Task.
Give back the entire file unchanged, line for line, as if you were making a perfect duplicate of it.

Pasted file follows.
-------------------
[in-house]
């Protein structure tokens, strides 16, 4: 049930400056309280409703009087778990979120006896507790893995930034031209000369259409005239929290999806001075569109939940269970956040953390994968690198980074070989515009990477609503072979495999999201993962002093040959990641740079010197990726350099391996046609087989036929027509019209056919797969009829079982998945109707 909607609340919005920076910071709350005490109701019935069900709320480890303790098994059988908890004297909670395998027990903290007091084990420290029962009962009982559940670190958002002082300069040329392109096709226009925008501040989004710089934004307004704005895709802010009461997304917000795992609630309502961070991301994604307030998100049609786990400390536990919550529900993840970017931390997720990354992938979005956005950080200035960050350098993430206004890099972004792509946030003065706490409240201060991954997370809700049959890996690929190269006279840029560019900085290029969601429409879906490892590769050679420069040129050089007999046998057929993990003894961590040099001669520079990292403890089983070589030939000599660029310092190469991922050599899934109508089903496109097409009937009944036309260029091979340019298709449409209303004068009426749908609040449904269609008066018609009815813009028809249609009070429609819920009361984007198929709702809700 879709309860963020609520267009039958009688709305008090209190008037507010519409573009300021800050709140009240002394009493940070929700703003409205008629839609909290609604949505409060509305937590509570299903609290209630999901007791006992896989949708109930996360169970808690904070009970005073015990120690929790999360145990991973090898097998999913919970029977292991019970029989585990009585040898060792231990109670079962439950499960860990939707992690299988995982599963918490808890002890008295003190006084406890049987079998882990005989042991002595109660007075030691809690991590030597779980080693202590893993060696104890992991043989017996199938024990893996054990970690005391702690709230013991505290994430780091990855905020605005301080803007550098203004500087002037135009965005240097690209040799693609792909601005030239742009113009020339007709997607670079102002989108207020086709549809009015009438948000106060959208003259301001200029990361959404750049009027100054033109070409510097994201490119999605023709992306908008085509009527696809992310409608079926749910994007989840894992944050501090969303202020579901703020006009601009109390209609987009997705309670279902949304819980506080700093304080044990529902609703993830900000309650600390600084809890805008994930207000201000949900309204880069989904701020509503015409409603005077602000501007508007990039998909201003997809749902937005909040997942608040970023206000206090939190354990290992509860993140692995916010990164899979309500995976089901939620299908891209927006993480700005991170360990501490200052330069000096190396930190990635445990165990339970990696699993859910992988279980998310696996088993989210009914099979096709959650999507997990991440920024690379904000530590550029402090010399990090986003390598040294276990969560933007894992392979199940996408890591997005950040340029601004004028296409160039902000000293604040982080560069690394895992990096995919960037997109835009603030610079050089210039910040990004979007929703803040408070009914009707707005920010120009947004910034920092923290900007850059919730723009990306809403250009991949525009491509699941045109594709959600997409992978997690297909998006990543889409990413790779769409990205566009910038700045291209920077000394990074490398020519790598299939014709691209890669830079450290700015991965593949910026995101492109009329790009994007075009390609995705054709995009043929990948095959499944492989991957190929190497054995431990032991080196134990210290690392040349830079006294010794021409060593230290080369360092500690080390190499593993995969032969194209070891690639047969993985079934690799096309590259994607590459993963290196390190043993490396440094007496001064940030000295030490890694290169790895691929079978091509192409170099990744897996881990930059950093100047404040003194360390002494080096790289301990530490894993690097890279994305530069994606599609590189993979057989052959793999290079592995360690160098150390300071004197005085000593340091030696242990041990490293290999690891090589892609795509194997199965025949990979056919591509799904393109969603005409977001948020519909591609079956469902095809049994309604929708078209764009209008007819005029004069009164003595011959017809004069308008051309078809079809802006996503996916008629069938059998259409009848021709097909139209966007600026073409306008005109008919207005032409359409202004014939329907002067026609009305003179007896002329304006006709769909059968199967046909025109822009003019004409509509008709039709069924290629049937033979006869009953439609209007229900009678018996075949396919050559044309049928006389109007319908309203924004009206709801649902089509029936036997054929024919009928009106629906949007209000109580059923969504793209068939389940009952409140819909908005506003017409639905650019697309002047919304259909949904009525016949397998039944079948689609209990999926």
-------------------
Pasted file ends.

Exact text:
[in-house]
């Protein structure tokens, strides 16, 4: 049930400056309280409703009087778990979120006896507790893995930034031209000369259409005239929290999806001075569109939940269970956040953390994968690198980074070989515009990477609503072979495999999201993962002093040959990641740079010197990726350099391996046609087989036929027509019209056919797969009829079982998945109707 909607609340919005920076910071709350005490109701019935069900709320480890303790098994059988908890004297909670395998027990903290007091084990420290029962009962009982559940670190958002002082300069040329392109096709226009925008501040989004710089934004307004704005895709802010009461997304917000795992609630309502961070991301994604307030998100049609786990400390536990919550529900993840970017931390997720990354992938979005956005950080200035960050350098993430206004890099972004792509946030003065706490409240201060991954997370809700049959890996690929190269006279840029560019900085290029969601429409879906490892590769050679420069040129050089007999046998057929993990003894961590040099001669520079990292403890089983070589030939000599660029310092190469991922050599899934109508089903496109097409009937009944036309260029091979340019298709449409209303004068009426749908609040449904269609008066018609009815813009028809249609009070429609819920009361984007198929709702809700 879709309860963020609520267009039958009688709305008090209190008037507010519409573009300021800050709140009240002394009493940070929700703003409205008629839609909290609604949505409060509305937590509570299903609290209630999901007791006992896989949708109930996360169970808690904070009970005073015990120690929790999360145990991973090898097998999913919970029977292991019970029989585990009585040898060792231990109670079962439950499960860990939707992690299988995982599963918490808890002890008295003190006084406890049987079998882990005989042991002595109660007075030691809690991590030597779980080693202590893993060696104890992991043989017996199938024990893996054990970690005391702690709230013991505290994430780091990855905020605005301080803007550098203004500087002037135009965005240097690209040799693609792909601005030239742009113009020339007709997607670079102002989108207020086709549809009015009438948000106060959208003259301001200029990361959404750049009027100054033109070409510097994201490119999605023709992306908008085509009527696809992310409608079926749910994007989840894992944050501090969303202020579901703020006009601009109390209609987009997705309670279902949304819980506080700093304080044990529902609703993830900000309650600390600084809890805008994930207000201000949900309204880069989904701020509503015409409603005077602000501007508007990039998909201003997809749902937005909040997942608040970023206000206090939190354990290992509860993140692995916010990164899979309500995976089901939620299908891209927006993480700005991170360990501490200052330069000096190396930190990635445990165990339970990696699993859910992988279980998310696996088993989210009914099979096709959650999507997990991440920024690379904000530590550029402090010399990090986003390598040294276990969560933007894992392979199940996408890591997005950040340029601004004028296409160039902000000293604040982080560069690394895992990096995919960037997109835009603030610079050089210039910040990004979007929703803040408070009914009707707005920010120009947004910034920092923290900007850059919730723009990306809403250009991949525009491509699941045109594709959600997409992978997690297909998006990543889409990413790779769409990205566009910038700045291209920077000394990074490398020519790598299939014709691209890669830079450290700015991965593949910026995101492109009329790009994007075009390609995705054709995009043929990948095959499944492989991957190929190497054995431990032991080196134990210290690392040349830079006294010794021409060593230290080369360092500690080390190499593993995969032969194209070891690639047969993985079934690799096309590259994607590459993963290196390190043993490396440094007496001064940030000295030490890694290169790895691929079978091509192409170099990744897996881990930059950093100047404040003194360390002494080096790289301990530490894993690097890279994305530069994606599609590189993979057989052959793999290079592995360690160098150390300071004197005085000593340091030696242990041990490293290999690891090589892609795509194997199965025949990979056919591509799904393109969603005409977001948020519909591609079956469902095809049994309604929708078209764009209008007819005029004069009164003595011959017809004069308008051309078809079809802006996503996916008629069938059998259409009848021709097909139209966007600026073409306008005109008919207005032409359409202004014939329907002067026609009305003179007896002329304006006709769909059968199967046909025109822009003019004409509509008709039709069924290629049937033979006869009953439609209007229900009678018996075949396919050559044309049928006389109007319908309203924004009206709801649902089509029936036997054929024919009928009106629906949007209000109580059923969504793209068939389940009952409140819909908005506003017409639905650019697309002047919304259909949904009525016949397998039944079948689609209990999926």